The organiser of popular Fringe venue, the Royal Croquet Club, is seeking a meeting with new Lord Mayor Martin Haese to assure the future of his enterprise.
The club, which has recently announced a foray into Melbourne, was heavily criticised by Haese during the council election campaign for its effect on local “bricks and mortar” businesses.
Stuart Duckworth, who is also the brains behind the East End bar and eatery Little Miss Miami and the Crab Shack (formerly Little Miss Mexico), said that the Royal Croquet Club had brought to life former Lord Mayor Stephen Yarwood’s vision of making Victoria Square a thriving asset for the city.
When asked about Yarwood’s term in office, Duckworth told InDaily that the they had shared similar goals in trying to move the city forward.
“I think he supported our events from the notion that it activated the city, and it used Victoria Square to the best of its abilities, which was his project,” Duckworth said.
“He was definitely the driving force behind the redevelopment of Victoria Square, he was very proud of the event that we were able to put on – so from that perspective, yeah we had a great relationship with Stephen.”
The event’s success prompted a return to next year’s Fringe, as well as a move interstate to Melbourne spanning the Australian Open tennis as well as the Australia Day long weekend.
The move to Melbourne has been met with open arms, according to Duckworth, however here in Adelaide its potential return to the Fringe festival has created tensions.
Duckworth has been meeting with council and licensing authorities in an attempt to negotiate agreements regarding next year’s Royal Croquet Club.
Much of the resistance is being voiced from “bricks and mortar” businesses and individuals who believe the Fringe activation impedes on established traders – a claim that Duckworth believes is founded upon a misunderstanding of what he is trying to achieve with the Royal Croquet Club.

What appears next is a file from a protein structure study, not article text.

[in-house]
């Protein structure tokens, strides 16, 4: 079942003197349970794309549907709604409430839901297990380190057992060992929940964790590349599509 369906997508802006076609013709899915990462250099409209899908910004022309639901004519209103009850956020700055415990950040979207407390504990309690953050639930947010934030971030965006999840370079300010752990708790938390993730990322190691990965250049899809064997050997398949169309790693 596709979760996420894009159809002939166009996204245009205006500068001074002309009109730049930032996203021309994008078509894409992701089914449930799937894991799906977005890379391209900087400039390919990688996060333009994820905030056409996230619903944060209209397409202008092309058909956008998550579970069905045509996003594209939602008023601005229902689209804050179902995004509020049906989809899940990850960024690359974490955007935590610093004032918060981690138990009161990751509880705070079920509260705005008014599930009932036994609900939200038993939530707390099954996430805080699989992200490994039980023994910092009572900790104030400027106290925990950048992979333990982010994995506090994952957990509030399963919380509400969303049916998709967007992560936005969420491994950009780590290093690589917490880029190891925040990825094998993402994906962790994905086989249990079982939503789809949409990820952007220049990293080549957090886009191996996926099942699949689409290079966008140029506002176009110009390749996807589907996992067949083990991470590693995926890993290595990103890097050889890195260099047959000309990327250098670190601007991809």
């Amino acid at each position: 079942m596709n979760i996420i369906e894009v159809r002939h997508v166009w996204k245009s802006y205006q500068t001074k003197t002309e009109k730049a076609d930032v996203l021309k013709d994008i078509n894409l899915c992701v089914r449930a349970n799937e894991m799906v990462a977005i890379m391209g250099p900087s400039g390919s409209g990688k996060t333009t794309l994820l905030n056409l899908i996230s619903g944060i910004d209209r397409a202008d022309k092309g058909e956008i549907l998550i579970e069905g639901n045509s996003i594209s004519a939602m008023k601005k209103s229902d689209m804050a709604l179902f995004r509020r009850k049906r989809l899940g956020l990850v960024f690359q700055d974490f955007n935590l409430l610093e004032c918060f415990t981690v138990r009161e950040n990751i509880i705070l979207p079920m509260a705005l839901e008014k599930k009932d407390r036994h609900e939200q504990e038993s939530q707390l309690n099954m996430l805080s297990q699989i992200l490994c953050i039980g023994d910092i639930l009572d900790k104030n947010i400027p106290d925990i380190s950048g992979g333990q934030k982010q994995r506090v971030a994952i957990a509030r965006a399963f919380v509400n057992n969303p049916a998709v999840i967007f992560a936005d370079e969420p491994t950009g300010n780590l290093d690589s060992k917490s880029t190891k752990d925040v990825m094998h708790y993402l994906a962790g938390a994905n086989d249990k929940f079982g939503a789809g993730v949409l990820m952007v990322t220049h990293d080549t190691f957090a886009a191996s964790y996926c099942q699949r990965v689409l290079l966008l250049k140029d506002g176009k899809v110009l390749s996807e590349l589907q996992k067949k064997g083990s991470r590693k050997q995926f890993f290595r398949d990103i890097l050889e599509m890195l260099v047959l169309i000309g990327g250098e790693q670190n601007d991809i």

He’s also going to need to convince the new Lord Mayor, who has voiced concerns about the effect of food trucks and the Royal Croquet Club on city businesses.
“They come in and take the cream off the cake; we need to find a balance for it to be more of a community event,” Haese said during the campaign.
Duckworth responded: “Of course a statement like that concerns me”.
He’s hoping to meet with Haese directly and explain the venue in detail.
“The fact that maybe Martin making comments such as that, would make me think that he doesn’t have all the facts put to him of what the activation is about, what it does to this state, what we are all about and what we can offer in the years to come,” he said.
“Whilst that comment concerns me initially, I’d love the opportunity to get in the room with Martin and explain the concept in further depth, and explain why we are approaching it the way we have, making sure that we can have a great act which increases the positive aspects and reduces the negative aspects regarding its impacts on surrounding business and neighbourhoods.”
He said his venture was simply an extension of the kinds of Fringe activities that happen in the East End, with spin-offs for nearby venues and businesses.
“The general public’s perception is that the Fringe is what happens in the East End, but the Fringe happens throughout the city, and the Royal Croquet Club is designed to demonstrate the Fringe is a lot more than just the East End, it can be a lot more with the rest of the city,” Duckworth said.
“The whole idea of the Royal Croquet Club being the centre of the city is to support the other venues which surround our area.
“Venues such the Grote Street theatres, the Angus Street theatres, and all other licensed venues around that area, which if given time and if we were allowed to continue, will experience the benefits, just like the East End did.”
InDaily has sought comment from Haese.
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